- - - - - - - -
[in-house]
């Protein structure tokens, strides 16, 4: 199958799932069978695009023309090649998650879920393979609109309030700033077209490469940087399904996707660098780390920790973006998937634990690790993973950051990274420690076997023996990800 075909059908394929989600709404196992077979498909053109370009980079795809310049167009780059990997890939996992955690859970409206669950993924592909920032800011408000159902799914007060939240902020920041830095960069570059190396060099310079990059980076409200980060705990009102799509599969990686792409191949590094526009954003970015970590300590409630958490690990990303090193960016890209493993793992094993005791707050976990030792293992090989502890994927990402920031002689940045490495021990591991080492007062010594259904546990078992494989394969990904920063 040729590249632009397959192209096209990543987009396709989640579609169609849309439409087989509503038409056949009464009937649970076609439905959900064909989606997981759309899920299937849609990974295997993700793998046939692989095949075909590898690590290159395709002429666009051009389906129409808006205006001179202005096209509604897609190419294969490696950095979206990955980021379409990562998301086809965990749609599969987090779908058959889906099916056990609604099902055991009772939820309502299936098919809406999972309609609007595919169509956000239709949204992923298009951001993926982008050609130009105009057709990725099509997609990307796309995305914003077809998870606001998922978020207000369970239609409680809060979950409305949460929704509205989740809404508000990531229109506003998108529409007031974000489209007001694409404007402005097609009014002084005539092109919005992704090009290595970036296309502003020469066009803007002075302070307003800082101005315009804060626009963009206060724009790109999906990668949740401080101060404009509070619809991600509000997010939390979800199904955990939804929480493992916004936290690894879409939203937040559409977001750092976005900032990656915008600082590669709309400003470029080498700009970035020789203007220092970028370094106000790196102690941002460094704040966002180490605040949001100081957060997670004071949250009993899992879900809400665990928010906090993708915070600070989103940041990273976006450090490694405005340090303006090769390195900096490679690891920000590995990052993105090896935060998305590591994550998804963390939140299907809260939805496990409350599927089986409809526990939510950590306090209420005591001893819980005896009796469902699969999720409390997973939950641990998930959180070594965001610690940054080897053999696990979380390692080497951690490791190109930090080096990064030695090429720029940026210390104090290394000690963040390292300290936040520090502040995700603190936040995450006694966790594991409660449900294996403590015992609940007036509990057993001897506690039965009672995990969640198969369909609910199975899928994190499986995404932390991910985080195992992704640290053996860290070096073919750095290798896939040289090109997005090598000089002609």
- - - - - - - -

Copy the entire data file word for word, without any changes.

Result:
[in-house]
């Protein structure tokens, strides 16, 4: 199958799932069978695009023309090649998650879920393979609109309030700033077209490469940087399904996707660098780390920790973006998937634990690790993973950051990274420690076997023996990800 075909059908394929989600709404196992077979498909053109370009980079795809310049167009780059990997890939996992955690859970409206669950993924592909920032800011408000159902799914007060939240902020920041830095960069570059190396060099310079990059980076409200980060705990009102799509599969990686792409191949590094526009954003970015970590300590409630958490690990990303090193960016890209493993793992094993005791707050976990030792293992090989502890994927990402920031002689940045490495021990591991080492007062010594259904546990078992494989394969990904920063 040729590249632009397959192209096209990543987009396709989640579609169609849309439409087989509503038409056949009464009937649970076609439905959900064909989606997981759309899920299937849609990974295997993700793998046939692989095949075909590898690590290159395709002429666009051009389906129409808006205006001179202005096209509604897609190419294969490696950095979206990955980021379409990562998301086809965990749609599969987090779908058959889906099916056990609604099902055991009772939820309502299936098919809406999972309609609007595919169509956000239709949204992923298009951001993926982008050609130009105009057709990725099509997609990307796309995305914003077809998870606001998922978020207000369970239609409680809060979950409305949460929704509205989740809404508000990531229109506003998108529409007031974000489209007001694409404007402005097609009014002084005539092109919005992704090009290595970036296309502003020469066009803007002075302070307003800082101005315009804060626009963009206060724009790109999906990668949740401080101060404009509070619809991600509000997010939390979800199904955990939804929480493992916004936290690894879409939203937040559409977001750092976005900032990656915008600082590669709309400003470029080498700009970035020789203007220092970028370094106000790196102690941002460094704040966002180490605040949001100081957060997670004071949250009993899992879900809400665990928010906090993708915070600070989103940041990273976006450090490694405005340090303006090769390195900096490679690891920000590995990052993105090896935060998305590591994550998804963390939140299907809260939805496990409350599927089986409809526990939510950590306090209420005591001893819980005896009796469902699969999720409390997973939950641990998930959180070594965001610690940054080897053999696990979380390692080497951690490791190109930090080096990064030695090429720029940026210390104090290394000690963040390292300290936040520090502040995700603190936040995450006694966790594991409660449900294996403590015992609940007036509990057993001897506690039965009672995990969640198969369909609910199975899928994190499986995404932390991910985080195992992704640290053996860290070096073919750095290798896939040289090109997005090598000089002609």